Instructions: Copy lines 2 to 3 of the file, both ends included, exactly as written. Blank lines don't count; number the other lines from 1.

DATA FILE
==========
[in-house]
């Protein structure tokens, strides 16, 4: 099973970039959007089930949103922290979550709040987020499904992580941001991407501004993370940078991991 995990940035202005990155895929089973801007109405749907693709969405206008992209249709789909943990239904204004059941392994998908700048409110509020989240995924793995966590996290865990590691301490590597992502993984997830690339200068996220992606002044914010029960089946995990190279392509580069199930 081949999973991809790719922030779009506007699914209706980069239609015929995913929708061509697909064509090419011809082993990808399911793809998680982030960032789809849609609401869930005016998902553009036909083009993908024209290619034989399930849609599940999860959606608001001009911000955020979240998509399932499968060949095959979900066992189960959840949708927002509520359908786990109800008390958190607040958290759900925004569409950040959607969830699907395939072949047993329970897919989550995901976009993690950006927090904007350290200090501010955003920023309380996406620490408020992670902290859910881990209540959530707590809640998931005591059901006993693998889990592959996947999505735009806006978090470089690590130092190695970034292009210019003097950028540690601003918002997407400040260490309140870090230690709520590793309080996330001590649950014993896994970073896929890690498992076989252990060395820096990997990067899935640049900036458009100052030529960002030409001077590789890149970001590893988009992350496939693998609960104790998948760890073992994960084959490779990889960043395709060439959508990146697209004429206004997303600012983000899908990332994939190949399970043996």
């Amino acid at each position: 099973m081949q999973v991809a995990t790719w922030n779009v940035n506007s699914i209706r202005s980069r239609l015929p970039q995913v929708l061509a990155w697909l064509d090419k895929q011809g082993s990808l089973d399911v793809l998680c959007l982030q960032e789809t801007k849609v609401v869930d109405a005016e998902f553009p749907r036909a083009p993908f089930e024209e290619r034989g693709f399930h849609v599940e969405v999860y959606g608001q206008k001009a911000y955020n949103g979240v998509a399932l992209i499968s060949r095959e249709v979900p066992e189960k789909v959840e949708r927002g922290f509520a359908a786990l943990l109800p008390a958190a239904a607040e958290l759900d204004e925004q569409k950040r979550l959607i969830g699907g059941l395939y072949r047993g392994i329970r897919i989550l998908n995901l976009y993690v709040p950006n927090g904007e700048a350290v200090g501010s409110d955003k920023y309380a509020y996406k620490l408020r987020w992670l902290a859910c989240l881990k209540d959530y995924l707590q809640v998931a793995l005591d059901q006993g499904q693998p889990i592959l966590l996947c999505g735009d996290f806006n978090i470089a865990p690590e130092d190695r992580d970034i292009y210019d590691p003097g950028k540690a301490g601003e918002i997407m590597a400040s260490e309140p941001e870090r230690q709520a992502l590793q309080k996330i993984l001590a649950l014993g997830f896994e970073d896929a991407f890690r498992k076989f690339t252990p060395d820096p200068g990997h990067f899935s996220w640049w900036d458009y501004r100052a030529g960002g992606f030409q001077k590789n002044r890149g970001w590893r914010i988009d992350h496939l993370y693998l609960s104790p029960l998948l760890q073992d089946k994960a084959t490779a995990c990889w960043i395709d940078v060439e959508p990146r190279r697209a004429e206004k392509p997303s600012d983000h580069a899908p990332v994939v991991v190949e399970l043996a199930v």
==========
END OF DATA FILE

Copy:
């Protein structure tokens, strides 16, 4: 099973970039959007089930949103922290979550709040987020499904992580941001991407501004993370940078991991 995990940035202005990155895929089973801007109405749907693709969405206008992209249709789909943990239904204004059941392994998908700048409110509020989240995924793995966590996290865990590691301490590597992502993984997830690339200068996220992606002044914010029960089946995990190279392509580069199930 081949999973991809790719922030779009506007699914209706980069239609015929995913929708061509697909064509090419011809082993990808399911793809998680982030960032789809849609609401869930005016998902553009036909083009993908024209290619034989399930849609599940999860959606608001001009911000955020979240998509399932499968060949095959979900066992189960959840949708927002509520359908786990109800008390958190607040958290759900925004569409950040959607969830699907395939072949047993329970897919989550995901976009993690950006927090904007350290200090501010955003920023309380996406620490408020992670902290859910881990209540959530707590809640998931005591059901006993693998889990592959996947999505735009806006978090470089690590130092190695970034292009210019003097950028540690601003918002997407400040260490309140870090230690709520590793309080996330001590649950014993896994970073896929890690498992076989252990060395820096990997990067899935640049900036458009100052030529960002030409001077590789890149970001590893988009992350496939693998609960104790998948760890073992994960084959490779990889960043395709060439959508990146697209004429206004997303600012983000899908990332994939190949399970043996």
């Amino acid at each position: 099973m081949q999973v991809a995990t790719w922030n779009v940035n506007s699914i209706r202005s980069r239609l015929p970039q995913v929708l061509a990155w697909l064509d090419k895929q011809g082993s990808l089973d399911v793809l998680c959007l982030q960032e789809t801007k849609v609401v869930d109405a005016e998902f553009p749907r036909a083009p993908f089930e024209e290619r034989g693709f399930h849609v599940e969405v999860y959606g608001q206008k001009a911000y955020n949103g979240v998509a399932l992209i499968s060949r095959e249709v979900p066992e189960k789909v959840e949708r927002g922290f509520a359908a786990l943990l109800p008390a958190a239904a607040e958290l759900d204004e925004q569409k950040r979550l959607i969830g699907g059941l395939y072949r047993g392994i329970r897919i989550l998908n995901l976009y993690v709040p950006n927090g904007e700048a350290v200090g501010s409110d955003k920023y309380a509020y996406k620490l408020r987020w992670l902290a859910c989240l881990k209540d959530y995924l707590q809640v998931a793995l005591d059901q006993g499904q693998p889990i592959l966590l996947c999505g735009d996290f806006n978090i470089a865990p690590e130092d190695r992580d970034i292009y210019d590691p003097g950028k540690a301490g601003e918002i997407m590597a400040s260490e309140p941001e870090r230690q709520a992502l590793q309080k996330i993984l001590a649950l014993g997830f896994e970073d896929a991407f890690r498992k076989f690339t252990p060395d820096p200068g990997h990067f899935s996220w640049w900036d458009y501004r100052a030529g960002g992606f030409q001077k590789n002044r890149g970001w590893r914010i988009d992350h496939l993370y693998l609960s104790p029960l998948l760890q073992d089946k994960a084959t490779a995990c990889w960043i395709d940078v060439e959508p990146r190279r697209a004429e206004k392509p997303s600012d983000h580069a899908p990332v994939v991991v190949e399970l043996a199930v």